"Argo" was the surprise winner at the 70th annual Golden Globes awards Sunday night, earning awards for best drama and for Ben Affleck as director, while Steven Spielberg's "Lincoln" won only one statue, for Daniel-Day Lewis as best dramatic actor.
In a breathless, rapid-fire speech, Affleck gushed over the names of other nominees presenter Halle Berry had read off: Spielberg for "Lincoln," Ang Lee for "Life of Pi," Kathryn Bigelow for "Zero Dark Thirty" and Quentin Tarantino for "Django Unchained."
"Look, I don't care what the award is. When they put your name next to the names she just read off, it's an extraordinary thing in your life," Affleck said.
The big wins for "Argo" were in an evening that saw "Lincoln," widely presumed to be an Oscar favorite, losing nearly all of its seven nominations to other contenders.
Tommy Lee Jones, who played Thaddeus Stevens in "Lincoln," lost supporting actor to Christoph Waltz, in Tarantino's "Django Unchained." Pulitzer-winning playwright Tony Kushner saw the original screenplay award handed to Tarntino. Composer Mychael Danna won best score for "Life of Pi" rather than the esteemed John Williams. Jennifer Lawrence won best actress in a movie comedy for her role in "Silver Linings Playbook."
In terms of number of awards, "Les Miserables" won the most, with three. It won best comedy or musical, and Hugh Jackman won best actor in that category. Anne Hathaway also won best supporting actress, beating out Sally Field, who played Mary Todd. Still, the younger actress praised the older one as an inspiration for showing her "how the Flying Nun grew up to be Norma Rae."
Adele's theme for the James Bond theme "Skyfall," however, beat out the "Les Miserables" tune "Suddenly" for the award for best original song.
In the TV categories, Showtime and HBO racked up multiple honors for, respectively, CIA thriller "Homeland" and "Game Change," the movie about Sarah Palin's rise as the 2008 Republican vice presidential candidate. Lena Dunham, of HBO's "Girls," won for best actress in a comedy or musical series. And the series, whose second season began Sunday night, won for best comedy.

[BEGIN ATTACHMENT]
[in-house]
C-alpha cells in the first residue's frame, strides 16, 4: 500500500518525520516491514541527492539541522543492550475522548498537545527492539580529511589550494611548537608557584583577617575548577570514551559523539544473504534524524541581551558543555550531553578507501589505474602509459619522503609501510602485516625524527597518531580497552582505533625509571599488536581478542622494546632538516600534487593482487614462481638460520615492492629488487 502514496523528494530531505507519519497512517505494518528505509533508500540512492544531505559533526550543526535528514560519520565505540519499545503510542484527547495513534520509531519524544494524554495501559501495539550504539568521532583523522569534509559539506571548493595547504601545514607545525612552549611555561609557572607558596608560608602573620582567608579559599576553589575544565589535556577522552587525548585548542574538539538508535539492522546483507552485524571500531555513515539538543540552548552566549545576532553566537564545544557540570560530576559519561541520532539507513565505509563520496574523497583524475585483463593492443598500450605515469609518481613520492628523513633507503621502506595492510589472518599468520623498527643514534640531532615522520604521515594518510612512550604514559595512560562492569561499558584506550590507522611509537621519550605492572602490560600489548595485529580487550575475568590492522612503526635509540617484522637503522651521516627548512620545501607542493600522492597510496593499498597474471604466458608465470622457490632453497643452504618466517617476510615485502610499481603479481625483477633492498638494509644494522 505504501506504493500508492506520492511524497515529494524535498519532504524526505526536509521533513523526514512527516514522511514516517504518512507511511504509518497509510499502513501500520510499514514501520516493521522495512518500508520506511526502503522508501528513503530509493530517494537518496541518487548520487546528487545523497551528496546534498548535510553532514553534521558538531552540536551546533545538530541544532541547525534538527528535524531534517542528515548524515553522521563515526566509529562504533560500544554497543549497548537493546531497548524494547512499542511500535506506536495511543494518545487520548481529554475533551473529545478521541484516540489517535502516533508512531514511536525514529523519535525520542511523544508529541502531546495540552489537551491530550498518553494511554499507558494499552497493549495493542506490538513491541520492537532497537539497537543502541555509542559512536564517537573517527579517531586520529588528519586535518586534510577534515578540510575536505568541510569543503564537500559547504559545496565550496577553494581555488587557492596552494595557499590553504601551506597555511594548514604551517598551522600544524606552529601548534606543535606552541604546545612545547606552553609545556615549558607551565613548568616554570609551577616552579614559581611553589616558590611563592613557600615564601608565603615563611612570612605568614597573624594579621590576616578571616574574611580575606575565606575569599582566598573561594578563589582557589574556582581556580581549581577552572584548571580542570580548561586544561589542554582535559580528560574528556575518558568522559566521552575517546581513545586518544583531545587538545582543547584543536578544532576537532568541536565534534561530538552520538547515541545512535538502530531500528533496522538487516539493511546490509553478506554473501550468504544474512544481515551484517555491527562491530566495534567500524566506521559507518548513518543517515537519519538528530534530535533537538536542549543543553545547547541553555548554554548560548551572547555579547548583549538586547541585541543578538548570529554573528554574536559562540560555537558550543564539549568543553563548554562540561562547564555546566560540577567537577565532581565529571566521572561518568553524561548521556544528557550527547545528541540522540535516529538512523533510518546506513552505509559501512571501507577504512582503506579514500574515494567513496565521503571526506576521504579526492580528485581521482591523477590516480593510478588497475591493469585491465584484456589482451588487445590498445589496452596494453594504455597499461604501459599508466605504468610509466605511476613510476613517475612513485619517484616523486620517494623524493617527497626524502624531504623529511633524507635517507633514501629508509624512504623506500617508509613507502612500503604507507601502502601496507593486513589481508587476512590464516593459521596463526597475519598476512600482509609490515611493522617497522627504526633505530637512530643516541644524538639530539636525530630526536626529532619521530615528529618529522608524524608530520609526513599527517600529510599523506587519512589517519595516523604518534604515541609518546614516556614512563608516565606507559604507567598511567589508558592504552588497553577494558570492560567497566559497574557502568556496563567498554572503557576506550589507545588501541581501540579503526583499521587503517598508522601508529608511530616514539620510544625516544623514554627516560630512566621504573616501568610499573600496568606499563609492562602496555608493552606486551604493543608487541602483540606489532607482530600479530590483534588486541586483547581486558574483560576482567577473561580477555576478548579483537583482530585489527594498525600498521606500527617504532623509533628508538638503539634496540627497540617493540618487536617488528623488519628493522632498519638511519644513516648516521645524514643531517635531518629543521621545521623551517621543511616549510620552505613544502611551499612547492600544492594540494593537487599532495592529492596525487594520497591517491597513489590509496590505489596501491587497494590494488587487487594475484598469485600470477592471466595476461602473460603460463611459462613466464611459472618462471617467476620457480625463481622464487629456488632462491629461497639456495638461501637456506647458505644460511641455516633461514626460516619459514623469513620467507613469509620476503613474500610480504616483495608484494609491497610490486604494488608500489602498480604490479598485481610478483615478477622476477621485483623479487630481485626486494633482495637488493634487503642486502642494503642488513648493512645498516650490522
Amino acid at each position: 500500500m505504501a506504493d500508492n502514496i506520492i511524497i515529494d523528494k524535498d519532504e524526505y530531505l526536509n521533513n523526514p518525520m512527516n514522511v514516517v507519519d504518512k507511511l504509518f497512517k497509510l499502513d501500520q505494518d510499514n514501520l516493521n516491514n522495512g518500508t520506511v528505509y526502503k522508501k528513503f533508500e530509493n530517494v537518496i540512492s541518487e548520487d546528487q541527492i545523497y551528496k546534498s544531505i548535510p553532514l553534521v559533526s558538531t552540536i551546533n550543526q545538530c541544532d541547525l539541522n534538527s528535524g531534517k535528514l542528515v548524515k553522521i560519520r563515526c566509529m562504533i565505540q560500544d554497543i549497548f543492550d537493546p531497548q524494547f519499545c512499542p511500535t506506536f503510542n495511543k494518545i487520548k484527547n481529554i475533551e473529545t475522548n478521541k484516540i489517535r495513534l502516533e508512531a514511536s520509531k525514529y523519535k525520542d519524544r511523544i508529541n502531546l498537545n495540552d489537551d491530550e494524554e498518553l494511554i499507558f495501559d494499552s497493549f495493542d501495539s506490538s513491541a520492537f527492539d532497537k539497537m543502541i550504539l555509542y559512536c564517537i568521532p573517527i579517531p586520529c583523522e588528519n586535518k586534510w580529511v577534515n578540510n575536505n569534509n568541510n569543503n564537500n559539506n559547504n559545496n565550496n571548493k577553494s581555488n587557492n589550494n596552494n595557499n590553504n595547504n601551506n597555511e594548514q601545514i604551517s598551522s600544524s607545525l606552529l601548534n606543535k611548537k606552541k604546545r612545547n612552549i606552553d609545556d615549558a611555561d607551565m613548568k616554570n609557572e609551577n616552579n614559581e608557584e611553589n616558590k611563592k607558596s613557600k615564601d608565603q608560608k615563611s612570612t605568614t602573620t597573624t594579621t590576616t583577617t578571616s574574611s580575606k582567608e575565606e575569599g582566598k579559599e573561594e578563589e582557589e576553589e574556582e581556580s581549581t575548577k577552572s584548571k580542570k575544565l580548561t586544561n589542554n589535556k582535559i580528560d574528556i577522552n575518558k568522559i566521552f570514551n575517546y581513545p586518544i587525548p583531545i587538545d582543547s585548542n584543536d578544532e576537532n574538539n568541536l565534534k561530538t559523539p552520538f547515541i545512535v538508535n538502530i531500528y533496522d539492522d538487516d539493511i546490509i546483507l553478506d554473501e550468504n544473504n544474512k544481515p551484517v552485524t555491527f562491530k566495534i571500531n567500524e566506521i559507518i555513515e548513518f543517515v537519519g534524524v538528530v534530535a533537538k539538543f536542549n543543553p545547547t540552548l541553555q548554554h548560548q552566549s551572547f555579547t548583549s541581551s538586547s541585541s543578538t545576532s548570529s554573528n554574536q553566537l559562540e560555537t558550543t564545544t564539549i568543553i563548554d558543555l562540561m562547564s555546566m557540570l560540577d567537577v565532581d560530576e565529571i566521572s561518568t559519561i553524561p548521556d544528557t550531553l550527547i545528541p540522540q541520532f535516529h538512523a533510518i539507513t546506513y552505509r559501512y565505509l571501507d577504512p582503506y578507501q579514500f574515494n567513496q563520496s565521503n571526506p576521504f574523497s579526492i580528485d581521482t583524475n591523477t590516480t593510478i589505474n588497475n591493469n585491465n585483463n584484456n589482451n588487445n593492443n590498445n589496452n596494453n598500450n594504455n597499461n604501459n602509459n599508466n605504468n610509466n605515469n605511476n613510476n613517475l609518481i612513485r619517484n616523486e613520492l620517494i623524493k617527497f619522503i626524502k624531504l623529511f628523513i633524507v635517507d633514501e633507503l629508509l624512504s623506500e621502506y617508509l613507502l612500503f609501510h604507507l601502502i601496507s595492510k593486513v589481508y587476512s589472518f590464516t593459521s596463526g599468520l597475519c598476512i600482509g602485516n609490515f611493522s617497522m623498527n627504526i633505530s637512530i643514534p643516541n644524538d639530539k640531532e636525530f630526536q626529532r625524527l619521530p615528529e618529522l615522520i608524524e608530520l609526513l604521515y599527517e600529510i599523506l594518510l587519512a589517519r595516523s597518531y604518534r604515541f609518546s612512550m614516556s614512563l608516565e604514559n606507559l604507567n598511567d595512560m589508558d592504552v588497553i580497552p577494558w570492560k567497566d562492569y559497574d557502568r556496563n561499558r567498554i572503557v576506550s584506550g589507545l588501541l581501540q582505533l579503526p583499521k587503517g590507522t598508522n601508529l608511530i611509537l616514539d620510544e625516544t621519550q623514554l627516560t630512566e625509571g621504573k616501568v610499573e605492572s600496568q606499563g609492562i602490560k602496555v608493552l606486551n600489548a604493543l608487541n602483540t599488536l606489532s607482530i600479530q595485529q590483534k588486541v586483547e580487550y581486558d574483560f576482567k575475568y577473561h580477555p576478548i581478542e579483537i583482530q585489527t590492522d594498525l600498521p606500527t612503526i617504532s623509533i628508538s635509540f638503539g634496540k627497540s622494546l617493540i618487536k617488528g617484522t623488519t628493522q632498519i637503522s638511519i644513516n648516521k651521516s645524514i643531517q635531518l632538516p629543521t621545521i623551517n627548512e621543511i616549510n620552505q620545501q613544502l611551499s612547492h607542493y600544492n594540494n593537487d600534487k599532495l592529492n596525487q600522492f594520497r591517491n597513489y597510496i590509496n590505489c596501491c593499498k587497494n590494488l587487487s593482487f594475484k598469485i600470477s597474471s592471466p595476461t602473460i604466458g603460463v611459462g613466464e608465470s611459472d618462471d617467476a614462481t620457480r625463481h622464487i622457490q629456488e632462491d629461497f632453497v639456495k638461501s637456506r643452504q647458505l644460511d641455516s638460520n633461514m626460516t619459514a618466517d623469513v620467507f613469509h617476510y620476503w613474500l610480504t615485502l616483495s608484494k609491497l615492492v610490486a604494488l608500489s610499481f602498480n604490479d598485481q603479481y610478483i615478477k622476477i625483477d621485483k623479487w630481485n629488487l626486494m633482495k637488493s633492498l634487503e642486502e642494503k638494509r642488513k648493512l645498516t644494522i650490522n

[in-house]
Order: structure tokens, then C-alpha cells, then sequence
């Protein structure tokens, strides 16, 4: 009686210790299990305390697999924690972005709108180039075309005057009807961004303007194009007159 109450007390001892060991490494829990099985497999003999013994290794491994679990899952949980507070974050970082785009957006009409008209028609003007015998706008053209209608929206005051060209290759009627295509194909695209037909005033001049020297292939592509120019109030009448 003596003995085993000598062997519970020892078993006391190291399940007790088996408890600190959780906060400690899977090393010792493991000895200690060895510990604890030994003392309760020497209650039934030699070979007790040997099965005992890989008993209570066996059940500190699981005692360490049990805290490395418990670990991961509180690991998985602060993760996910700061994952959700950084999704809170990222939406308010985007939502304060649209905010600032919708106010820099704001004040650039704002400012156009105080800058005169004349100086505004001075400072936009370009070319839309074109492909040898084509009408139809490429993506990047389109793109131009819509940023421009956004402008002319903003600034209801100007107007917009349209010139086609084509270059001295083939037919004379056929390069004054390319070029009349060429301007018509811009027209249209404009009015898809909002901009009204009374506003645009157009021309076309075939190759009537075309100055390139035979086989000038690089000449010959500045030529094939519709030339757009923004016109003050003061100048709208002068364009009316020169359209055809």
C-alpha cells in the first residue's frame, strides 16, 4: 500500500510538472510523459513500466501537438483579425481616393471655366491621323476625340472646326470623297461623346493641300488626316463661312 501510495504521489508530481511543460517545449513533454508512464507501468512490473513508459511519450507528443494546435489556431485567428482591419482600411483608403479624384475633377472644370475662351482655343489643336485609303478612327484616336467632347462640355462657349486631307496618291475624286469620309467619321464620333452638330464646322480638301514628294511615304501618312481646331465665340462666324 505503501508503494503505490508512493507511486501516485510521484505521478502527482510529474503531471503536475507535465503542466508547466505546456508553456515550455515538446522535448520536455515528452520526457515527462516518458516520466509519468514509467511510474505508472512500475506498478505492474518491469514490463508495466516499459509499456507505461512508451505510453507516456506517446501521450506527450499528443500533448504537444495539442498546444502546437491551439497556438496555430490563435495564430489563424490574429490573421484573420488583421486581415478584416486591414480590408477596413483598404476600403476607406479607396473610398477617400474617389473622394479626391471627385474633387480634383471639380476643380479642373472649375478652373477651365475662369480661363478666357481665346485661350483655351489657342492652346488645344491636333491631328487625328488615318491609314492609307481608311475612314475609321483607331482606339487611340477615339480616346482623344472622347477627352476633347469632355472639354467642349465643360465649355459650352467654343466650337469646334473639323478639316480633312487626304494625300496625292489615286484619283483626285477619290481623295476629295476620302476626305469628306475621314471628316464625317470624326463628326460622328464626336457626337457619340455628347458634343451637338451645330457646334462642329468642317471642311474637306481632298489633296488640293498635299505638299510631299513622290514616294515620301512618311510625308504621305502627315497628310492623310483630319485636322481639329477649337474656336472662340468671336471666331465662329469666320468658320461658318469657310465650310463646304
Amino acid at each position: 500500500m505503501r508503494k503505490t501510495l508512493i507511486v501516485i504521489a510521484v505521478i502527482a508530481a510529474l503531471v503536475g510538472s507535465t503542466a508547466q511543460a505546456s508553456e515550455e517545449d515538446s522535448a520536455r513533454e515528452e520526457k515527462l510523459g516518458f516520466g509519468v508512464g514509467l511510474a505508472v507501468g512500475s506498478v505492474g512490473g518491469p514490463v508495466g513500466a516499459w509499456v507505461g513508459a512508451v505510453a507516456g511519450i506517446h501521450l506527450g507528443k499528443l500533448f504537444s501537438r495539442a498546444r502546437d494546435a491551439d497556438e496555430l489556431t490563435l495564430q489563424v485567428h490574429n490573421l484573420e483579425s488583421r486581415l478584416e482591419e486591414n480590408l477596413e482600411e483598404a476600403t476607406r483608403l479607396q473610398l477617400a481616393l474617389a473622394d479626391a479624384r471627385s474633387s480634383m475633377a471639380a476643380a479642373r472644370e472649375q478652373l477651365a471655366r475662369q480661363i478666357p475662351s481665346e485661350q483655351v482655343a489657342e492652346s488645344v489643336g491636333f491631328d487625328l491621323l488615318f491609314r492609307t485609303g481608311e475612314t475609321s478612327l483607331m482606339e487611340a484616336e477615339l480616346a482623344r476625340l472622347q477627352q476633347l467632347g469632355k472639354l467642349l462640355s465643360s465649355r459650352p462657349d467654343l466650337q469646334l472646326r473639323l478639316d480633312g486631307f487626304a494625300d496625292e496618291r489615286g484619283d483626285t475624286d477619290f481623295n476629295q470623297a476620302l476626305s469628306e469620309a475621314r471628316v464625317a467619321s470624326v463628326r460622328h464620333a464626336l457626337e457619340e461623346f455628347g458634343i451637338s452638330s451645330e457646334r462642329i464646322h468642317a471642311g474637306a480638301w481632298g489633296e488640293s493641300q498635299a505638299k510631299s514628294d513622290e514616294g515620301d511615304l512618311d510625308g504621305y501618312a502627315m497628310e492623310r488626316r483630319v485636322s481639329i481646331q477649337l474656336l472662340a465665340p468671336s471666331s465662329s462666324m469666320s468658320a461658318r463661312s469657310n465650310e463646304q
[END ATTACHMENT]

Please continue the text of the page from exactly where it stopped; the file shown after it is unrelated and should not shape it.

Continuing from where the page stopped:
THE OPENING SALVOS. Hosts Tina Fey and Amy Poehler started swinging at their Hollywood audience early, with Fey noting, "You can smell the pills from here." She called Quentin Tarantino "the star of all my sexual nightmares" and noted that Anne Hathaway in "Les Miserables" had never looked so "alone and abandoned like that since you were on stage with James Franco at the Oscars." Poehler claimed that Meryl Streep was out with the flu -- "and I hear she's amazing in it" -- and Fey said of the three-time Globes host "Ricky Gervais could not be here tonight because he is no longer technically in show business."
PRESIDENT'S ENDORSEMENT. Steven Spielberg's "Lincoln" was introduced by none other than Bill Clinton, who praised its portrayal of "enduring progress forged in a cauldron of both principle and compromise." A starstruck Poehler followed him, gushing, "What an exciting special guest! That was Hillary Clinton's husband!"
THE LATEST BOND GIRL. Adele, whose "Skyfall" theme beat out "Suddenly" from "Les Miserables," accepted the award with down-to-earth South London charm. "I'd just come for a night out," she said with surprise. "Thank you so much for letting me be part of your world for one night."
AUSTRIAN ACCENT. Arnold Schwarzenegger told Sylvester Stallone they were presenting the foreign language award because "English is for both of us a foreign language." Stallone responded: "I can't be as bad as you, trust me. You're horrible. You've been here how long?"Arnold's countryman, Michael Haneke, won for his film "Amour."
THE GHOST OF GERVAIS. Leave it to presenter Sacha Baron Cohen to raise the mean quotient. Making fun of his "Les Miserables" co-stars, he scoffed at Russell Crowe's singing lessons ("that was money well spent") and accused Helena Bonham Carter of dispensing favors to the Academy.